Does Brexit have any fibre?
What exactly is this British breakfast cereal that's got everyone in a tizz?
Frankly it should never have got past initial taste tests. Brexit had already been described as a product with little nutritional value; a product likely to cause volatile and erratic behaviour, as well as short and long term undernourishment. Yet the UK put it out to market research anyway.
The world then watched on in disbelief as Britain embraced Brexit like it had all the goodness of Weetbix. It doesn't, and neither does Weetbix. They're both flaky and prone to crumbling.
Yet there it was, Brexit voted in, albeit by a narrow margin, as the dietary staple for a healthier British economy. How could this be? What do Brits see in Brexit that we don't?
Well, some claim it will make the very bowels of Britain's economy less constricted. Brexit, they believe, will bring fast, effective relief from the crippling constipation brought on by an EU diet – apparently Brits can't do their business as freely as they'd like. Others claim that Brexit has the fibre they need to stop the runs on immigration that have transformed Britain from a seat of power to a loose stool.
Whatever, Britain, for some murky, indecipherable reason, has decided to dish up Brexit because they didn't like what Europe's been feeding them. If you've ever seen British tourists in foreign restaurants, this won't be a huge surprise. Brexit is basically Britain rejecting ratatouille, fettuccine and paella in favour of fish and chips. If only Brexit was that edible. It's not.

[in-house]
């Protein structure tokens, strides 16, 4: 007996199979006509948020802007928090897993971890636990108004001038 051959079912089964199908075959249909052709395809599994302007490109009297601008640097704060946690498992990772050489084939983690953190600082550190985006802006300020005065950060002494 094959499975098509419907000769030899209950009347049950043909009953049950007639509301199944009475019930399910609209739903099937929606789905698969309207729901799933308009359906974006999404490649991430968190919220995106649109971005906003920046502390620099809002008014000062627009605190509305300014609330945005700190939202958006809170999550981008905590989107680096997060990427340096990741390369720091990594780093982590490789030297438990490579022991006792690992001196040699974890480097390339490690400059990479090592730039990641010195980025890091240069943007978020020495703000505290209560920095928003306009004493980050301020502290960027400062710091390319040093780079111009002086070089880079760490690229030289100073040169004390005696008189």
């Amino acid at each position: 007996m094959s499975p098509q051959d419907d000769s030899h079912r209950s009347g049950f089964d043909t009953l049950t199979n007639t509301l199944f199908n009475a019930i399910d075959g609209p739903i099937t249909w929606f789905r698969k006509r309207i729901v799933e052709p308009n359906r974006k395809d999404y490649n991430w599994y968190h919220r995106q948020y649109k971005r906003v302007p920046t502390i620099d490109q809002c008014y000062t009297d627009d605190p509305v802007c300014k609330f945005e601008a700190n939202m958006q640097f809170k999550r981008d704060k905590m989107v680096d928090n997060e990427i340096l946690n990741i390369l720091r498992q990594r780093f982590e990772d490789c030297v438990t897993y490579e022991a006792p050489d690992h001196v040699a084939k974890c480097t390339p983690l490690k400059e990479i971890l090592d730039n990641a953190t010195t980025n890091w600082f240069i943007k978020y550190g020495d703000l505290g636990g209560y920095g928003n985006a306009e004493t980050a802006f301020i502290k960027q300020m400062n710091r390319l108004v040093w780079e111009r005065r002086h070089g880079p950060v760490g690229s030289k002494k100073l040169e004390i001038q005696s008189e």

It also has some nasty side effects. Brexit causes your currency to contract and if you've ever tried travelling on a contracted currency, you'll know it's not pleasant. And if that's not enough, it can lead to deficiencies in your stock and share levels and seriously lower your export drive. To put it bluntly, Brexit is very bad for your financial health.
So now as Britain begins the laborious process of manufacturing Brexit and feeding it to the masses, we can only wonder how a volatile, erratic and undernourished Britain will really affect the rest of us. We just know it will.
Right now the world needs fibre; it needs strength and fortitude; it needs great big bowlfuls of easily digestible GDP consumption. It needs Britain to realise that Brexit is, at best, a continental dog's breakfast unfit for humans.
Fortunately, while the Brexit brand is now officially on the table, there's no guarantee anyone will ever actually sit down and eat it. Scotland have, quite rightly, turned their noses up at it and if further market research is undertaken there, the Brexit manufacturing machine may yet find itself without a market. An election would also throw a fly in the Brexit as this would almost certainly allow a lot of regretful people to rethink.
We can only hope this happens and that commonsense prevails. The pro crowd can coat Brexit in all the peaches and cream they like, but it's still Brexit. And it's a dry, tasteless and crumbling argument however you look at it.
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